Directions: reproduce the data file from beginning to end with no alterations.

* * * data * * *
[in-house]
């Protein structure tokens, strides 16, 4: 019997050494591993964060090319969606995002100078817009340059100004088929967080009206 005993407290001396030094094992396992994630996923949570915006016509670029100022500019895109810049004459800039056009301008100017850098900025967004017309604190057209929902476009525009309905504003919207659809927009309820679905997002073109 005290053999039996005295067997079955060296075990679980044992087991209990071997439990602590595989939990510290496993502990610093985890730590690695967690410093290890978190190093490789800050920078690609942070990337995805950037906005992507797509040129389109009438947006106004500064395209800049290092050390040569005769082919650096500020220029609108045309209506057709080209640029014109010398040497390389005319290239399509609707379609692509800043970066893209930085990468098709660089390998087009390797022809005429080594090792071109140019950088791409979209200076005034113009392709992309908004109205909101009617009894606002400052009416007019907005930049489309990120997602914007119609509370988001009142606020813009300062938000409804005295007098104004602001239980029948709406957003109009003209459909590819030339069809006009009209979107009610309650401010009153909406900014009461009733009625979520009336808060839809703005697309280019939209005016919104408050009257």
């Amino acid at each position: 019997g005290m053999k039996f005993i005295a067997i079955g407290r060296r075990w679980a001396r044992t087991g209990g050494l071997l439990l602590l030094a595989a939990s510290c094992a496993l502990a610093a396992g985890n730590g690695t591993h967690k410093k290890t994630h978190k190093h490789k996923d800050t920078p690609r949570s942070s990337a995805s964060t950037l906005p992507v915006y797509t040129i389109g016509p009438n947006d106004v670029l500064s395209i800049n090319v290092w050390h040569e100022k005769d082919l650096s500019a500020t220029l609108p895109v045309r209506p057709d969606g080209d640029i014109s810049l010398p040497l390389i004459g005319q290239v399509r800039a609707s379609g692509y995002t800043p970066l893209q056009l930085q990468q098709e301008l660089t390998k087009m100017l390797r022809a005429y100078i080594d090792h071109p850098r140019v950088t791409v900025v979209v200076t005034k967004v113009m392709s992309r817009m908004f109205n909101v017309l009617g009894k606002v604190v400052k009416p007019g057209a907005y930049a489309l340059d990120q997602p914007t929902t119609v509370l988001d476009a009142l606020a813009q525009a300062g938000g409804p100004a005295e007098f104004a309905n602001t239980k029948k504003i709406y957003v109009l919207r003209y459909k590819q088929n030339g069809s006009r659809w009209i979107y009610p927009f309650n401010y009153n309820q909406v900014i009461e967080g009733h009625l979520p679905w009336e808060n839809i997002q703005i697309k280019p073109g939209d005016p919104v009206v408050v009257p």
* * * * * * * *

[in-house]
């Protein structure tokens, strides 16, 4: 019997050494591993964060090319969606995002100078817009340059100004088929967080009206 005993407290001396030094094992396992994630996923949570915006016509670029100022500019895109810049004459800039056009301008100017850098900025967004017309604190057209929902476009525009309905504003919207659809927009309820679905997002073109 005290053999039996005295067997079955060296075990679980044992087991209990071997439990602590595989939990510290496993502990610093985890730590690695967690410093290890978190190093490789800050920078690609942070990337995805950037906005992507797509040129389109009438947006106004500064395209800049290092050390040569005769082919650096500020220029609108045309209506057709080209640029014109010398040497390389005319290239399509609707379609692509800043970066893209930085990468098709660089390998087009390797022809005429080594090792071109140019950088791409979209200076005034113009392709992309908004109205909101009617009894606002400052009416007019907005930049489309990120997602914007119609509370988001009142606020813009300062938000409804005295007098104004602001239980029948709406957003109009003209459909590819030339069809006009009209979107009610309650401010009153909406900014009461009733009625979520009336808060839809703005697309280019939209005016919104408050009257």
């Amino acid at each position: 019997g005290m053999k039996f005993i005295a067997i079955g407290r060296r075990w679980a001396r044992t087991g209990g050494l071997l439990l602590l030094a595989a939990s510290c094992a496993l502990a610093a396992g985890n730590g690695t591993h967690k410093k290890t994630h978190k190093h490789k996923d800050t920078p690609r949570s942070s990337a995805s964060t950037l906005p992507v915006y797509t040129i389109g016509p009438n947006d106004v670029l500064s395209i800049n090319v290092w050390h040569e100022k005769d082919l650096s500019a500020t220029l609108p895109v045309r209506p057709d969606g080209d640029i014109s810049l010398p040497l390389i004459g005319q290239v399509r800039a609707s379609g692509y995002t800043p970066l893209q056009l930085q990468q098709e301008l660089t390998k087009m100017l390797r022809a005429y100078i080594d090792h071109p850098r140019v950088t791409v900025v979209v200076t005034k967004v113009m392709s992309r817009m908004f109205n909101v017309l009617g009894k606002v604190v400052k009416p007019g057209a907005y930049a489309l340059d990120q997602p914007t929902t119609v509370l988001d476009a009142l606020a813009q525009a300062g938000g409804p100004a005295e007098f104004a309905n602001t239980k029948k504003i709406y957003v109009l919207r003209y459909k590819q088929n030339g069809s006009r659809w009209i979107y009610p927009f309650n401010y009153n309820q909406v900014i009461e967080g009733h009625l979520p679905w009336e808060n839809i997002q703005i697309k280019p073109g939209d005016p919104v009206v408050v009257p």